on 14-Feb-2017 18:00
Everyone knows that malware is a huge problem, and several recent studies (including one by our very own F5 Labs research center) have shown that nearly half of all malware is now encrypted. So, if all this malware is encrypted, then how do you go about finding it and stopping it if you can't even read it? This problem is critical to the security of web applications today and will be even more critical in the future as encrypted Internet traffic becomes more pervasive.
There are two basic scenarios in which to categorize this situation: 1) inbound encrypted malware, and 2) outbound encrypted malware. What I'm calling "inbound" encrypted malware is when an attacker sends malicious traffic to your webserver in order to infect the server and/or a user accessing that server. The "outbound" encrypted malware is when a user in your organization visits an infected website and ultimately infects his/her computer with the malware from that infected site. Admittedly, the "outbound" encrypted malware situation is a huge problem and needs to be addressed, but for the purposes of this article, we will look at the "inbound" malware problem.
When you configure a secure webserver (one that uses encryption), you have to generate and store the keys that are used for encryption. Those keys can be stored on the webserver itself, or they can be stored on a separate proxy device. Many organizations choose to use a proxy device because it is typically custom-built to handle cryptography operations much faster than standard webservers. This "handing off" of the crypto keys is called SSL offload. F5's BIG-IP is the best in the business at this. I won't go into all the marketing chatter about it, but suffice it to say, the BIG-IP is really, really good and fast at this. The SSL offload not only provides a faster encryption experience, but it also allows for a strategic point of control over your web traffic.
The F5 BIG-IP also employs a full proxy architecture that allows full visibility of every single request to your web applications. When a user sends an HTTP request to your web application, the BIG-IP accepts that request on behalf of your webserver (in fact, the end user thinks he is talking directly to the webserver but he's really talking to the BIG-IP) and then tears down the request from layer 7 all the way down to layer 1 and then rebuilds the connection from layer 1 all the way back up to layer 7 before sending it on to the backend webserver. This is called a "full proxy" architecture because it establishes two completely independent connections...one with the client and one with the backend server. The reason this is important is that it allows the BIG-IP to inspect every single part of that request at every single layer to make sure it is legitimate traffic. If it's malware, the BIG-IP can reject it before it ever gets to the webserver. Check out the following diagram that shows the flow of the full proxy architecture:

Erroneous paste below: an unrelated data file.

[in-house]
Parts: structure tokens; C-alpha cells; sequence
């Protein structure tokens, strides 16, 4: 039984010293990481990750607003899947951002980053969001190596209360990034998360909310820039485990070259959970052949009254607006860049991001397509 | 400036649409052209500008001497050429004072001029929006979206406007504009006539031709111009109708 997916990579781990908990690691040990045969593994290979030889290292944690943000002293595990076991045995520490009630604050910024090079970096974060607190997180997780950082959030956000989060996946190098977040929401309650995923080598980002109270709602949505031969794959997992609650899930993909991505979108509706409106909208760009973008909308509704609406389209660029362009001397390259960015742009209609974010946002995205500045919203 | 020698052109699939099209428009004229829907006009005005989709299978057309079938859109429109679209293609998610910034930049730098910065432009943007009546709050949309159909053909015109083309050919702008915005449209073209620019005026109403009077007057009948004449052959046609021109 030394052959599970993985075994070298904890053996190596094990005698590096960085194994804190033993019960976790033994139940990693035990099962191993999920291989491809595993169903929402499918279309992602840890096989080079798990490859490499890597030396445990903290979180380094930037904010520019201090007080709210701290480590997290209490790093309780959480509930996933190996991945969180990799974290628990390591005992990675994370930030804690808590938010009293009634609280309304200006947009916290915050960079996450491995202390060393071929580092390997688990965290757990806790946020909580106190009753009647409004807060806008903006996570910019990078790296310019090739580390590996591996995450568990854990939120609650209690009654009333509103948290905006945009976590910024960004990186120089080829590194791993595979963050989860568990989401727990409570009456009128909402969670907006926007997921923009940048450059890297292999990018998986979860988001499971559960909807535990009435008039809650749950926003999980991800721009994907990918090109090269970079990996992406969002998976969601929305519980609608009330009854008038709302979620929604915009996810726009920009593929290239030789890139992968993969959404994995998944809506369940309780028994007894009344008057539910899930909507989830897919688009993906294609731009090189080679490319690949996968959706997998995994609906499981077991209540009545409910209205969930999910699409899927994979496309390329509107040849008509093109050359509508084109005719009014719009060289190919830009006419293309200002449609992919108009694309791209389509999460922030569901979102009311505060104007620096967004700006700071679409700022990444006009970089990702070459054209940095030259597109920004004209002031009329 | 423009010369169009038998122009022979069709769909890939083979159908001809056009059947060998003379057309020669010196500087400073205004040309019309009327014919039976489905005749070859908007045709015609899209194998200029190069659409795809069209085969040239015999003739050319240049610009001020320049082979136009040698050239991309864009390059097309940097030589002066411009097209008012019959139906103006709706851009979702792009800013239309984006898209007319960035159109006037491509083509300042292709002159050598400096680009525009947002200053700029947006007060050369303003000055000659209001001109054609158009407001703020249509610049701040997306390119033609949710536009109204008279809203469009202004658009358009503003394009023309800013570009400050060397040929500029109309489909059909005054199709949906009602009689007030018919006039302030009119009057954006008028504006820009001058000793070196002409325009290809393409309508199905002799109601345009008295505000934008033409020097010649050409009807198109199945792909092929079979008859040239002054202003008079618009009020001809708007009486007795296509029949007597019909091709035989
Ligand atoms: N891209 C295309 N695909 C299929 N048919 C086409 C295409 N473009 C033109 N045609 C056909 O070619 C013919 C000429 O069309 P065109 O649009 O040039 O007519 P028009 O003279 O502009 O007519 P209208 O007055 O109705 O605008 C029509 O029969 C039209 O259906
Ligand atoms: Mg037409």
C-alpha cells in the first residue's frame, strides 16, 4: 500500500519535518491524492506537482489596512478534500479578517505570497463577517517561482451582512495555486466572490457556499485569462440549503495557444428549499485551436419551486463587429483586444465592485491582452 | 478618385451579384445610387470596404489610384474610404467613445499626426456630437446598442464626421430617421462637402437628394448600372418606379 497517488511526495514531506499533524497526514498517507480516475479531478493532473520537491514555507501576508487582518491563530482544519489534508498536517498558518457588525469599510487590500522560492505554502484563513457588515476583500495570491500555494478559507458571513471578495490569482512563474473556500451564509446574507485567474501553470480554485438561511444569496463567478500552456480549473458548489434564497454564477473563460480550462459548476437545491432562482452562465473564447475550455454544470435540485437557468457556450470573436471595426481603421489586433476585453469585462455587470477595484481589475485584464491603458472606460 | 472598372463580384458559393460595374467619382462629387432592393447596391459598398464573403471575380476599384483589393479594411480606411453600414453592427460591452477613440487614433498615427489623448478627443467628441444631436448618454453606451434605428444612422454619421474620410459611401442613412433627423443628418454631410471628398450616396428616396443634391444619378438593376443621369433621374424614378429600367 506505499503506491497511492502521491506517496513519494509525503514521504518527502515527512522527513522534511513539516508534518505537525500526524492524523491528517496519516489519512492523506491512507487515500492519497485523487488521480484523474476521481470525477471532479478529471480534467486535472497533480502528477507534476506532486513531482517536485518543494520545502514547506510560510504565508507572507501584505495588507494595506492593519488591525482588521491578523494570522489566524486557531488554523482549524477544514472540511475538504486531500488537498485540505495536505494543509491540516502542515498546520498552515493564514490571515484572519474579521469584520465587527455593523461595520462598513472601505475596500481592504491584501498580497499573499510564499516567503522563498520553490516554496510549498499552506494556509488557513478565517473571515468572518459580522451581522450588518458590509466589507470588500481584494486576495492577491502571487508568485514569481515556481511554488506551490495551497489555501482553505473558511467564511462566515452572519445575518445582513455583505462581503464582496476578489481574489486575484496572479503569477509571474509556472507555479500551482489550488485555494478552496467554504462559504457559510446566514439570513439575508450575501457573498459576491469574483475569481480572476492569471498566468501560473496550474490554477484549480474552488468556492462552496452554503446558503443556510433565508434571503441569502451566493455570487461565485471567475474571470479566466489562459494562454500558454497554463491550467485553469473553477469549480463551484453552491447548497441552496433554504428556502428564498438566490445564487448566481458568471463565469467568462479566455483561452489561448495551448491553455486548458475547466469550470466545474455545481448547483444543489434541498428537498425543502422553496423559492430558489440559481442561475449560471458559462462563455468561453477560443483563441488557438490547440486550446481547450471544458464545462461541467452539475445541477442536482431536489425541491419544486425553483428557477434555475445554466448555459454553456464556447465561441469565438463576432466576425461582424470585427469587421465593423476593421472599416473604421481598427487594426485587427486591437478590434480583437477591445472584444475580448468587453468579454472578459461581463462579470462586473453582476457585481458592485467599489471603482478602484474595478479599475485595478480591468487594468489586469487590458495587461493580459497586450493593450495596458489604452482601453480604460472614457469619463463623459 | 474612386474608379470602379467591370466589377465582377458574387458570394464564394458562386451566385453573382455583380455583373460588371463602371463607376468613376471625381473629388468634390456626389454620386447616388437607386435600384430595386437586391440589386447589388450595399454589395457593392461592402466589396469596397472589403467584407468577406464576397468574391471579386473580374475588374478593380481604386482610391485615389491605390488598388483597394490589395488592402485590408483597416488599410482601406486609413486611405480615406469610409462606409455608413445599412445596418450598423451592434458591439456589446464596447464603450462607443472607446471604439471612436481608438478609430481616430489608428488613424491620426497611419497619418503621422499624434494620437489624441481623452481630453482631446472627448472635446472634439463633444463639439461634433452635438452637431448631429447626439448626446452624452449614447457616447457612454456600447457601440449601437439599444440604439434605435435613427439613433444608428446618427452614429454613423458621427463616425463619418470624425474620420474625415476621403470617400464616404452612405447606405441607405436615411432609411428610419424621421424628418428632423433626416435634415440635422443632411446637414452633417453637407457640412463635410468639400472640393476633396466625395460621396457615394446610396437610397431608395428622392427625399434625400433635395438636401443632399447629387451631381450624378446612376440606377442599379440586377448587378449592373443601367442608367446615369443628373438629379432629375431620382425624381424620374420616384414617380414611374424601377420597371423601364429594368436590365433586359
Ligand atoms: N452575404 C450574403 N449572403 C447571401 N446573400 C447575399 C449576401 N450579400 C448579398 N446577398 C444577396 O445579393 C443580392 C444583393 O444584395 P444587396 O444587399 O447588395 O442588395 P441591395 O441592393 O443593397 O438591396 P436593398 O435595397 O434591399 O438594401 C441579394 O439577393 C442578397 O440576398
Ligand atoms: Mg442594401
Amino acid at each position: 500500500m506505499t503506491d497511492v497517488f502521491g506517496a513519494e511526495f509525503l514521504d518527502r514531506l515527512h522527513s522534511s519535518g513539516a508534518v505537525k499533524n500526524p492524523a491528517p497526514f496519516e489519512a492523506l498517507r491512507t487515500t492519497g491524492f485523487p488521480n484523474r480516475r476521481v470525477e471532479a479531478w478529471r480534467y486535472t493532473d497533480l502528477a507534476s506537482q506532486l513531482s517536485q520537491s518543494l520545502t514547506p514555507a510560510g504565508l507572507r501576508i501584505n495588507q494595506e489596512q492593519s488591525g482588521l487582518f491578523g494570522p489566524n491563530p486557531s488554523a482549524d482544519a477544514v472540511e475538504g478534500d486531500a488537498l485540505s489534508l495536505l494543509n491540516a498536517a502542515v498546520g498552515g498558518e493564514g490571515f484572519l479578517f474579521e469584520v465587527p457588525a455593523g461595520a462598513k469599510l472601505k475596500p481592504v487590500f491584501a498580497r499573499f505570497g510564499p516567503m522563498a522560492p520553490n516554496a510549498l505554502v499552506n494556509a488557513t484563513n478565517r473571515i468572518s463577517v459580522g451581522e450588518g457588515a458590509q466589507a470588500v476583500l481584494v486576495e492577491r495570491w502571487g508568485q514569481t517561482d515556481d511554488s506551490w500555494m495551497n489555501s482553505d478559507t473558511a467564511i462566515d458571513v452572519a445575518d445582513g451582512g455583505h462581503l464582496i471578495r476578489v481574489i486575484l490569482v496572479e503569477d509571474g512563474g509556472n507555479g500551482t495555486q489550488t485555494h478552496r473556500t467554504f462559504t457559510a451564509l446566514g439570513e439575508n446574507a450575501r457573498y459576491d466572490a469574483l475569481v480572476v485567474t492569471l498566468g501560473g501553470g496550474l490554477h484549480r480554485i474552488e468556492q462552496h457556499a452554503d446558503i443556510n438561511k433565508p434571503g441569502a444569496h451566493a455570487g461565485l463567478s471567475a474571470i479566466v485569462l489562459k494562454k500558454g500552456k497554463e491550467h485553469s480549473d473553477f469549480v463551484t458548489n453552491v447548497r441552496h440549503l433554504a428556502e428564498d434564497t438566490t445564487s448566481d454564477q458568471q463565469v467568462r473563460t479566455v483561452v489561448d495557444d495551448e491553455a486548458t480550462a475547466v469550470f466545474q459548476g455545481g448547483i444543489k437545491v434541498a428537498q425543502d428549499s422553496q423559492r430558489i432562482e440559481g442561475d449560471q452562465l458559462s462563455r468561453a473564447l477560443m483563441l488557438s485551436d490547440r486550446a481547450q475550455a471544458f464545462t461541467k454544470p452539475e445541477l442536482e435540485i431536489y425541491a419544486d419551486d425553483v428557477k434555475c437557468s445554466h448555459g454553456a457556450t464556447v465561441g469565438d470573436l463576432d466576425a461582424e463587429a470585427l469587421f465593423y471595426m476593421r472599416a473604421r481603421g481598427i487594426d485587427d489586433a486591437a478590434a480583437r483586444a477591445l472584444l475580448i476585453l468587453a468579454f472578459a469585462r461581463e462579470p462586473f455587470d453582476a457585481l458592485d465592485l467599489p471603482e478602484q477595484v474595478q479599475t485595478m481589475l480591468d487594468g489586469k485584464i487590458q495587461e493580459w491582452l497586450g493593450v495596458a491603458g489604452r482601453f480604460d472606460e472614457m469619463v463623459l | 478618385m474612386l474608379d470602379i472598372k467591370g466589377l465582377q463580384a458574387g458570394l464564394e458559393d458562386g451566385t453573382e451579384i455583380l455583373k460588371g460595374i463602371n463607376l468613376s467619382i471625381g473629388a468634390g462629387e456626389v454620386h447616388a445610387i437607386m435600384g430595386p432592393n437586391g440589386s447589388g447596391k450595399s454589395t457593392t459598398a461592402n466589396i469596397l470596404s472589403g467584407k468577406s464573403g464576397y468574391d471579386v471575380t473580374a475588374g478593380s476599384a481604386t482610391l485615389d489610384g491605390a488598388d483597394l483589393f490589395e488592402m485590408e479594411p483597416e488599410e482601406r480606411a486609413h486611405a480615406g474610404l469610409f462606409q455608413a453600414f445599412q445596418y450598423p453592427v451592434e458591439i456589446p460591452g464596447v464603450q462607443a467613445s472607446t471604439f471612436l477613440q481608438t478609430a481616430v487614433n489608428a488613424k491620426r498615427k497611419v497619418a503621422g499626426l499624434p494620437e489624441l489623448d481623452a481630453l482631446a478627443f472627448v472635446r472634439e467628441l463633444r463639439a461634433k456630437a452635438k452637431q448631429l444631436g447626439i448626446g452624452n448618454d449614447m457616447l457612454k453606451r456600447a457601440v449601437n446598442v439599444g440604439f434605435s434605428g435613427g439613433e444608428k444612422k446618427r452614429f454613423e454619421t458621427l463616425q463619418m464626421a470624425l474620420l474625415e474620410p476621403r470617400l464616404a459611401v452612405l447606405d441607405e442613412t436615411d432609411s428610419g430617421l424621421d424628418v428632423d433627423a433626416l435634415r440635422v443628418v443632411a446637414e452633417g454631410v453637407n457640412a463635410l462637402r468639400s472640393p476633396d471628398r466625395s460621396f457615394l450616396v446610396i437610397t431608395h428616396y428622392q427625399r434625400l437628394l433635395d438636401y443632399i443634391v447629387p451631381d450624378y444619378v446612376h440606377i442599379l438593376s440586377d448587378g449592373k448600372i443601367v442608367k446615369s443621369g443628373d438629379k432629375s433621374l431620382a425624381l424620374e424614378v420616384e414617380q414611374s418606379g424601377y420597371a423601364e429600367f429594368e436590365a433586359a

The full proxy allows for many other cool things as well (like using iRules to modify traffic in realtime at wire speed), but for the purposes of this discussion, it allows for the complete inspection of your traffic to ensure malware never reaches your webservers. By offloading SSL/TLS encryption onto the BIG-IP, you move the encryption point away from your webservers and onto the BIG-IP. From a BIG-IP configuration standpoint, you do this via the SSL profile where you actually load the encryption keys, certificates, etc. You can actually have one unique profile for the client-side connection and another, separate one for the server-side connection. This is cool as well because you can use two totally different encryption strengths, keys, etc for each side of the connection. Because the BIG-IP holds the encryption keys, it will decrypt all the web traffic and then have the ability to inspect the clear text traffic. Prior to decryption, there would be no way to feasibly inspect the traffic.
When you offload all your SSL/TLS traffic onto the BIG-IP and let it inspect each request at every layer, you can free up your webservers to do what they do best...serve up those amazing web applications that we all love! Also, when an attacker sends encrypted malware to your webservers, the BIG-IP will decrypt it and stop it before it ever reaches your servers.
Thks john , One little question , as you said ssl offload is a great feature that allow visibility. But for malwares ,the visibility is not enough, i think third party tools or heuristics ie Antivirus are necessary to take action on it ? LTM and ASM only ( without an icap call to third parties) can help ?
Many thks .
very true @Fulmetal...thanks for the comment! Visibility is certainly important, but not final. After decryption, a malware tool is needed to inspect the cleartext and determine if it's malware or not. Thanks again for the clarification!
I read your post and it's very interesting as well as very useful for me. thanks for such a nice post.